LeBron James has 45.8 million followers on Instagram and one of the things those followers get to see a lot is LeBron driving along (or at home, or at the gym) singing along to whatever hip-hop song he’s into that day. On Saturday, that was 21 Savage’s “ASMR.”
Among the lyrics in that song LeBron sang along to was the line, “We been getting that Jewish money, Everything is Kosher.”
That didn’t sit well with a number of Jewish people, and the Action Network’s business reporter Darren Rovell called LeBron out for it.
LeBron apologized, speaking to Dave McMenamin of ESPN Sunday night after the Lakers lost to Memphis at home.
“Apologies, for sure, if I offended anyone,” James told ESPN… “That’s not why I chose to share that lyric. I always [post lyrics]. That’s what I do. I ride in my car, I listen to great music, and that was the byproduct of it. So I actually thought it was a compliment, and obviously it wasn’t through the lens of a lot of people. My apologies. It definitely was not the intent, obviously, to hurt anybody.”
Rovell accepted that apology.
On his Instagram account, Rovell offered an explanation to those that needed it of why the line is offensive to Jewish people.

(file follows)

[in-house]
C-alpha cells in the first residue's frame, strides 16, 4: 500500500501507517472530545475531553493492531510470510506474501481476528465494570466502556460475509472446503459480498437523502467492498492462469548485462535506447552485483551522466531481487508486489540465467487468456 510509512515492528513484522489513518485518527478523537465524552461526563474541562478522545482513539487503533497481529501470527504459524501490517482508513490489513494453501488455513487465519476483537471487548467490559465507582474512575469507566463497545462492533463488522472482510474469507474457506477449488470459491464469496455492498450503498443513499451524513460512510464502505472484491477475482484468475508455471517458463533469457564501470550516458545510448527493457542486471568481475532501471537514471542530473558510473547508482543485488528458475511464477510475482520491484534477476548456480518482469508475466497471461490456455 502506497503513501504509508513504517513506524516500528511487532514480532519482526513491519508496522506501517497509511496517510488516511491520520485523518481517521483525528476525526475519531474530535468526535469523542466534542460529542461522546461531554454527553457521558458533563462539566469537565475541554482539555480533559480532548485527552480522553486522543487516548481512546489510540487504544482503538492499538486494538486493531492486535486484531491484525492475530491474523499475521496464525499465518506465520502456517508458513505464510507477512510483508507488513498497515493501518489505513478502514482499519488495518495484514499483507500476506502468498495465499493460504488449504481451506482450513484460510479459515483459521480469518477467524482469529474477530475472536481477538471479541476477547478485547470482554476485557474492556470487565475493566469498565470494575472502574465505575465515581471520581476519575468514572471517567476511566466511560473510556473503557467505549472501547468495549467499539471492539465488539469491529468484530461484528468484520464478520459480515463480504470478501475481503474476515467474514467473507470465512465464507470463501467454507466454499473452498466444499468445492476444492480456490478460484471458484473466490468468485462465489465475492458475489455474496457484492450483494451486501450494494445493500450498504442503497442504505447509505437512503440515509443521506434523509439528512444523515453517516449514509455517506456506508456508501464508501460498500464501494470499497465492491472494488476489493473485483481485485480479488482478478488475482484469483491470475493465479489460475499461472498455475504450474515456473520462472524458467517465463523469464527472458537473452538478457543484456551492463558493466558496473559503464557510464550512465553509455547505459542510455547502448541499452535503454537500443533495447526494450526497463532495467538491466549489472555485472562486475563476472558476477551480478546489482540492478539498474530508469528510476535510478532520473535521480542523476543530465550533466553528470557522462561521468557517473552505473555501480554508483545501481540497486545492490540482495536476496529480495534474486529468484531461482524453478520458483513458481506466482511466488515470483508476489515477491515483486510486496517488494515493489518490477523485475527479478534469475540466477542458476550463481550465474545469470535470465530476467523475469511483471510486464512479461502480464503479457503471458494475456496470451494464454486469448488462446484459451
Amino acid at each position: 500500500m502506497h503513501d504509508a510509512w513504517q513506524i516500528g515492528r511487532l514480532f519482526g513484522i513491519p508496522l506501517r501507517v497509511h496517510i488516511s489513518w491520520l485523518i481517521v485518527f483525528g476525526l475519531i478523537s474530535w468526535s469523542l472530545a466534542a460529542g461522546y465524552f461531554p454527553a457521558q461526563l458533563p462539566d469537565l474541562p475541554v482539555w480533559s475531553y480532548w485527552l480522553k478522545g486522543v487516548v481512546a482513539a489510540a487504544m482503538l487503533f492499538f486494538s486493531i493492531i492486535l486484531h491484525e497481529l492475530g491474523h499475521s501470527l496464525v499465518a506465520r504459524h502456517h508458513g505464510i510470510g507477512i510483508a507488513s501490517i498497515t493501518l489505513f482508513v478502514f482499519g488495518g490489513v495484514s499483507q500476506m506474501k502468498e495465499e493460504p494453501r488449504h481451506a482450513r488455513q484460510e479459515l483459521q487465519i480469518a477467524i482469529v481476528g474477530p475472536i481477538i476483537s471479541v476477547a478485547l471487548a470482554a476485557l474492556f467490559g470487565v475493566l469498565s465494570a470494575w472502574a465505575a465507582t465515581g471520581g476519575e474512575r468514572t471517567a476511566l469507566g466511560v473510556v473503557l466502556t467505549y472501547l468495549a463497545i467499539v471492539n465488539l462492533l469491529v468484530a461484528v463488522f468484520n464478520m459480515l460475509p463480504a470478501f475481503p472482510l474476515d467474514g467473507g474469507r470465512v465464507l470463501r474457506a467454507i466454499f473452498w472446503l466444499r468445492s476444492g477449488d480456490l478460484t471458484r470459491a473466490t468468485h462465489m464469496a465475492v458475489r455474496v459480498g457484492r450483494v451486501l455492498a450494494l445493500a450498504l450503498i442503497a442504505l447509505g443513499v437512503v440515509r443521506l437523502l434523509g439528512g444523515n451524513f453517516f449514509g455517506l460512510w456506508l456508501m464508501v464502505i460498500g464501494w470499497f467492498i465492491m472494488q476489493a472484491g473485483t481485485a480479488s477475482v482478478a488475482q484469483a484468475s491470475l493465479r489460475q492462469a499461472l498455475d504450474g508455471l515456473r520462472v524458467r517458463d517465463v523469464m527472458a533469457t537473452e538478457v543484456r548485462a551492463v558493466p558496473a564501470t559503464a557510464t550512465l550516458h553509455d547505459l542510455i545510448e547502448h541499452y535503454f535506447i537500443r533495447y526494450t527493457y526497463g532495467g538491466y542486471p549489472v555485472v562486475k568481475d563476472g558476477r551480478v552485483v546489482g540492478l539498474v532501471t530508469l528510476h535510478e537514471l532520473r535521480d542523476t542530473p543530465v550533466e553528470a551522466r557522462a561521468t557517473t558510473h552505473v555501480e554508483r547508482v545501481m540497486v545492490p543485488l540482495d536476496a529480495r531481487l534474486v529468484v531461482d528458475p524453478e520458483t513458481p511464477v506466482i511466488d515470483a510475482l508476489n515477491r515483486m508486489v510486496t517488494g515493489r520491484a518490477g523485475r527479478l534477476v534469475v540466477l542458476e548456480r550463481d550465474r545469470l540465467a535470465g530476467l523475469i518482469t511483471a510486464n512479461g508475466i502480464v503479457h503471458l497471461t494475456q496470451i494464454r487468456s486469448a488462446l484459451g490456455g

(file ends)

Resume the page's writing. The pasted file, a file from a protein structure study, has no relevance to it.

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Yesterday, I saw that LeBron James posted this on Instagram. He was quoting lyrics from @21savage. “Getting that Jewish money” might be seen as a compliment, as in Jews disproportionate to their population (1.4% of the US), on average, have a significant place among the nation’s most wealthy individuals. The issue is that “Jewish money” is actually a derogatory term that, throughout the history of the Jews, has led to hate. It contributed to hate by the Nazis and along with the long nose in cartoons, it contributed to a stereotype that Jews would do anything for money. I spent all day yesterday battling people on Twitter about why the lyrics were not OK and why quoting the lyrics didn’t absolve LeBron from responsibility. As I expected, last night LeBron told @davemcten he was apologizing if he offended anyone. It was an uphill battle yesterday, but LeBron knows simply acknowledging a mistake goes a long way into helping people understand the other side of “the coin.”